City streets across Europe are jammed today as tens of thousands of taxi drivers block traffic. Cabbies in Madrid, Milan, Paris and London are protesting Uber, the smartphone app-based chauffeur service that they say is threatening their livelihood.
JEREMY HOBSON, HOST:
And from the corn crops of the United States to the city streets of Europe now. They have been seriously snarled today. Tens of thousands of taxi drivers are blocking traffic or driving very slowly in Madrid, Milan, Berlin, Marseille, Paris and London and they are doing it to protest Uber. Cabbies in Rio are also protesting Uber today as the World Cup comes to town.
Now, if you're not familiar with Uber, it is U.S.-based. It's a low-cost chauffer service that connects passengers with drivers using a smartphone app. Users love it, but Hackney cab drivers say it is unfair competition. Cabbie Richard Cudlipp in London told the BBC he has to follow rules that protect his customers.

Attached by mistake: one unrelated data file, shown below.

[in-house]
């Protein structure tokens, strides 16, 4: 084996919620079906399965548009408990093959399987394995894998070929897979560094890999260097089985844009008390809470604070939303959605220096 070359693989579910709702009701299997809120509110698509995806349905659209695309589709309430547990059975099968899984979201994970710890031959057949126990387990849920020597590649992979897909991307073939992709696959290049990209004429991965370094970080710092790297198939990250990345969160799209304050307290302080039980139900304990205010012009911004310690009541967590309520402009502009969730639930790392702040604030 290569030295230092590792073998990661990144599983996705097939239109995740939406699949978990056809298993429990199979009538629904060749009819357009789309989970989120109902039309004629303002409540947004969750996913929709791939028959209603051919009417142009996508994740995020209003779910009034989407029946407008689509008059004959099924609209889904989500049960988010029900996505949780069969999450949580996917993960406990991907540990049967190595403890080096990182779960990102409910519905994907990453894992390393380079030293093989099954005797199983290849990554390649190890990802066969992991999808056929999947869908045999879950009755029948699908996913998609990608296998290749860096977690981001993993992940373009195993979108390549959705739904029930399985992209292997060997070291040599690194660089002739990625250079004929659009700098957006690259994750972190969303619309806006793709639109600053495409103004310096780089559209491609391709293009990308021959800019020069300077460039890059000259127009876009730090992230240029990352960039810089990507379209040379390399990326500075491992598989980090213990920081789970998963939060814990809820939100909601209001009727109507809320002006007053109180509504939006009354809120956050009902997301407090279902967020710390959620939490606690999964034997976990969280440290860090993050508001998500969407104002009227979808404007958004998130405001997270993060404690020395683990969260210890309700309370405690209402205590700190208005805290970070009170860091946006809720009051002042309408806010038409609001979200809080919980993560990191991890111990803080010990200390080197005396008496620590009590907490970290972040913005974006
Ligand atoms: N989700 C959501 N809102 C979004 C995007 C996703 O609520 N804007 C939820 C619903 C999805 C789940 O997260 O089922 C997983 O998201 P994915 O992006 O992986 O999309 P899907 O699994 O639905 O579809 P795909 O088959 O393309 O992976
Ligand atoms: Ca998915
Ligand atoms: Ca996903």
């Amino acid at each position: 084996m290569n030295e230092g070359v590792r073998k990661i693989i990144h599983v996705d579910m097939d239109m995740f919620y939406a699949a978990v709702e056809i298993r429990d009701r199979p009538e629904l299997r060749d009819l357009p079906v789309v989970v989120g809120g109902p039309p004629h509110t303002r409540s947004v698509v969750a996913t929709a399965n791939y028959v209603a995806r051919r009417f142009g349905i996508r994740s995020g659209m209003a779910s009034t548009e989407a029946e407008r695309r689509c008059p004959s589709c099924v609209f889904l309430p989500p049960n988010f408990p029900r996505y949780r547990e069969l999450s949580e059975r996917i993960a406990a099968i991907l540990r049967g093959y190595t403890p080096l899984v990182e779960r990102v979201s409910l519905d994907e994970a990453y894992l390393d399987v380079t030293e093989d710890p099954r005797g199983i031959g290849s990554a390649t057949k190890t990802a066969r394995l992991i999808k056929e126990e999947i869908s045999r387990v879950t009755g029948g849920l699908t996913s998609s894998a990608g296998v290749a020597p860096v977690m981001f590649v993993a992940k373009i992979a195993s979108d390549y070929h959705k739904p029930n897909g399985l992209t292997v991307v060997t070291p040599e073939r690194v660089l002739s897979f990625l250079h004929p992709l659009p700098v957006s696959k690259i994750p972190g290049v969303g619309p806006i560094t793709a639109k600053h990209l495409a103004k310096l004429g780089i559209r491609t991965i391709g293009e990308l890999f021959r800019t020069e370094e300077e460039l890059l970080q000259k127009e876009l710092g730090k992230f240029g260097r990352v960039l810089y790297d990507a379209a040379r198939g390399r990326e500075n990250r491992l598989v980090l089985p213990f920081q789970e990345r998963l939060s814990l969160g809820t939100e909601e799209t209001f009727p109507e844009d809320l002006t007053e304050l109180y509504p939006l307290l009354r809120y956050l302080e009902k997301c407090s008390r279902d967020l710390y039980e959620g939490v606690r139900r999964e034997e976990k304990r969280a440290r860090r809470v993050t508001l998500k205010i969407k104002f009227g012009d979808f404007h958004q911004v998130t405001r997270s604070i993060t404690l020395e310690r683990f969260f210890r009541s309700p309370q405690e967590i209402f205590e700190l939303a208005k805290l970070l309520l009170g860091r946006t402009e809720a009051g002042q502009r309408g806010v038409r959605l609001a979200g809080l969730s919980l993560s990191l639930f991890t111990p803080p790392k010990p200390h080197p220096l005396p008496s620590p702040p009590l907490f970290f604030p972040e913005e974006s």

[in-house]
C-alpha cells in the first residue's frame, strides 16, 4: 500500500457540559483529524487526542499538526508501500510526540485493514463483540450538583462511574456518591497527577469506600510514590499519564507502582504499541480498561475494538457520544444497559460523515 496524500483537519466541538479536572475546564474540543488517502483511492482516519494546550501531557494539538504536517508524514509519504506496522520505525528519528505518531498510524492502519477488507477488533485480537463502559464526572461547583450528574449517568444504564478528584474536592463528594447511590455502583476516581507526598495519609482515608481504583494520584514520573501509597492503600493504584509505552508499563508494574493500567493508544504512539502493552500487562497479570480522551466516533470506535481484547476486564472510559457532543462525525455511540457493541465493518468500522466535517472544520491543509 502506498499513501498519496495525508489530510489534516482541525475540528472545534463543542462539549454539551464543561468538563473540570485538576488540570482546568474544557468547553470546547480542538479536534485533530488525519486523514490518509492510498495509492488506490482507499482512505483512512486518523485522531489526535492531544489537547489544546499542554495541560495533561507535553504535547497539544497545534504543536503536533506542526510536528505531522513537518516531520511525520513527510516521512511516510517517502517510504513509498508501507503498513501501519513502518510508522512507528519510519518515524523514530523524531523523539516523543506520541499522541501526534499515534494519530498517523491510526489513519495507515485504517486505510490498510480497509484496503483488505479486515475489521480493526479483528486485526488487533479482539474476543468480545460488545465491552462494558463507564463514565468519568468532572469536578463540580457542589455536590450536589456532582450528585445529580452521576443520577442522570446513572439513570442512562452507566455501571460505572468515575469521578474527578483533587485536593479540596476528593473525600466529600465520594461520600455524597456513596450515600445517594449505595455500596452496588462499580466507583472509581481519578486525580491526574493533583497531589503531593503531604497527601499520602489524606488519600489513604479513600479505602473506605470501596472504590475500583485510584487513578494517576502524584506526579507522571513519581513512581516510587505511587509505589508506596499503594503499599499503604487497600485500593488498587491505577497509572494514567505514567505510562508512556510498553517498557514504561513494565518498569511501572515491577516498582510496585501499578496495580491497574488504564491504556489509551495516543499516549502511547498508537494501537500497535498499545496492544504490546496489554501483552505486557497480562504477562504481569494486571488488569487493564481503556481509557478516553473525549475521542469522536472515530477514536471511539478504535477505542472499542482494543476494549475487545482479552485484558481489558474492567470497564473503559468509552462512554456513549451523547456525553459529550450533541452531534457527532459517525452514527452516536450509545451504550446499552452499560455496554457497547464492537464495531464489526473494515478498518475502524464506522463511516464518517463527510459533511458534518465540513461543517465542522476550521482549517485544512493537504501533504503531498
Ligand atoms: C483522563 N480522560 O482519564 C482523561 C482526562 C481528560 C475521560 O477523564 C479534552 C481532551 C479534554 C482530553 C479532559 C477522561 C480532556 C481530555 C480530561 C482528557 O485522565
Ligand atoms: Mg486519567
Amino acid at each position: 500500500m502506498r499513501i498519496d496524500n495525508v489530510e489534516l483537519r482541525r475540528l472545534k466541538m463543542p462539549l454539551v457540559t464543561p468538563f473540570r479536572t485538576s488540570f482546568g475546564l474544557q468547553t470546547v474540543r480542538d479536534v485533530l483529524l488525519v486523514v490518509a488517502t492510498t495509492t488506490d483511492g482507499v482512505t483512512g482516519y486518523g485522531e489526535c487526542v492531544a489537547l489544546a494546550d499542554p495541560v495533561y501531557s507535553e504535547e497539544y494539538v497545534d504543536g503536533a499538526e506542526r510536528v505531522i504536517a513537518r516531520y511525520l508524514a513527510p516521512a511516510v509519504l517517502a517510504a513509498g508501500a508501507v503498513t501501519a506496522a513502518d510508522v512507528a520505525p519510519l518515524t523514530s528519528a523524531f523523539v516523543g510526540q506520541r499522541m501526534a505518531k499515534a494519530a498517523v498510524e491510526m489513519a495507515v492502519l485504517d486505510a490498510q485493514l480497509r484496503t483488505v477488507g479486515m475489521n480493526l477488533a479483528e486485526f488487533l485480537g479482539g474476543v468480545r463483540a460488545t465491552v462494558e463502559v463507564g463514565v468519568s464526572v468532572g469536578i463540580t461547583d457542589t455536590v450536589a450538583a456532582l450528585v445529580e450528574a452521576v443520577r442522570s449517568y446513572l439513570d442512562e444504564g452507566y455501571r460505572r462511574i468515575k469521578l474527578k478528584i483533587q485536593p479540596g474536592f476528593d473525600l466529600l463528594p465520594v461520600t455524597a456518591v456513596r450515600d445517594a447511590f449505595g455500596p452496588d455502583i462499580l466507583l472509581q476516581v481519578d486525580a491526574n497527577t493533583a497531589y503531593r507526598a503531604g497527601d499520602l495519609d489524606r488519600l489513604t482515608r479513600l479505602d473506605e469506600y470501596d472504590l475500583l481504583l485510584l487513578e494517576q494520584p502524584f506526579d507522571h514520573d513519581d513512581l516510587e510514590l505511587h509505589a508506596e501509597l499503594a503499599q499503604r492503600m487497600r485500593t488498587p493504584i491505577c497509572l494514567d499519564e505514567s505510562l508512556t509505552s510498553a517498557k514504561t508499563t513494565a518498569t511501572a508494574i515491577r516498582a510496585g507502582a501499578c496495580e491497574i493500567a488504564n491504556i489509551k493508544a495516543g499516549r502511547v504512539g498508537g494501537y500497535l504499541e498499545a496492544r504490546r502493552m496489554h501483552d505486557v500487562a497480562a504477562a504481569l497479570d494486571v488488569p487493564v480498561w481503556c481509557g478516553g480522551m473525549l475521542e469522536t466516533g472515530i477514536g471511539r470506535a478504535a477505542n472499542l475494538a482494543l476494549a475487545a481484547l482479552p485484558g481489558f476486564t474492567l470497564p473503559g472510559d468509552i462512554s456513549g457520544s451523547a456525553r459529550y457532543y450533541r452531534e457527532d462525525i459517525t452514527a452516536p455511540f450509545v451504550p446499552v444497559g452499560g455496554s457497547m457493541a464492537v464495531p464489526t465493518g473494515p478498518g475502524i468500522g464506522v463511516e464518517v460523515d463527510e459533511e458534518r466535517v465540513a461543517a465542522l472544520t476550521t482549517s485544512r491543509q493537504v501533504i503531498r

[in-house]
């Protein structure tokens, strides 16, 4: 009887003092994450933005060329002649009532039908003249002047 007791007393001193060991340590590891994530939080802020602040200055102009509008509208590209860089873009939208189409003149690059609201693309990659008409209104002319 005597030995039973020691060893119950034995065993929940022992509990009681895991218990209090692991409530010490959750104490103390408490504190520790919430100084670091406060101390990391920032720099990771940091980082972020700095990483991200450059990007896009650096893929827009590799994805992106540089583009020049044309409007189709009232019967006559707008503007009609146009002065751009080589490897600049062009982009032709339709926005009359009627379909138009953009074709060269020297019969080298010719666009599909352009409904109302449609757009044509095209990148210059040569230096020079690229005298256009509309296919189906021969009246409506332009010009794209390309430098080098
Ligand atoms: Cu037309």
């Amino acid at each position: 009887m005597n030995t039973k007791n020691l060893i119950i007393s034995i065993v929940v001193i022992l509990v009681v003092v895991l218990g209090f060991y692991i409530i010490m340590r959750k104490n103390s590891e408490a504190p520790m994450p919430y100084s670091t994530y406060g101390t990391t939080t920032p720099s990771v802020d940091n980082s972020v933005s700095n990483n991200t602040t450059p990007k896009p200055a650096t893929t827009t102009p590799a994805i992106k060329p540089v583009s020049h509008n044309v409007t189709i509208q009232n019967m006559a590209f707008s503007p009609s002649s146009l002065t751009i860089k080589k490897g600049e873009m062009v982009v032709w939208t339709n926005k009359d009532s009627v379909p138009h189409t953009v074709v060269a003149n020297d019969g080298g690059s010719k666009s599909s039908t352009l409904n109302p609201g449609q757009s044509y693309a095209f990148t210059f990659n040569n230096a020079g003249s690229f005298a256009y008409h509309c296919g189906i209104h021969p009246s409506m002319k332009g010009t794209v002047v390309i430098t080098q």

RICHARD CUDLIPP: You have the trust in us that you can stick your hand out and the first person hopefully that stops for you will know where they're going. You know they've been background checked properly and off you go and everybody's happy.
HOBSON: Well, here's the response from Jo Bertram with Uber.
JO BERTRAM: We're fully compliant with all the private high legislation. Uber also offers another choice to customers and for drivers. It increases competition, which is good for all of us.
HOBSON: well, cabbies say, Uber's app is can amount to a taxi-meter and should be regulated as such. Uber says, it's a GPS device and it's not a meter. All this does not appear to be hurting Uber's growth yet though. It is now operating in 128 cities in 37 countries and was recently valued at $18 billion. This is HERE AND NOW. Transcript provided by NPR, Copyright NPR.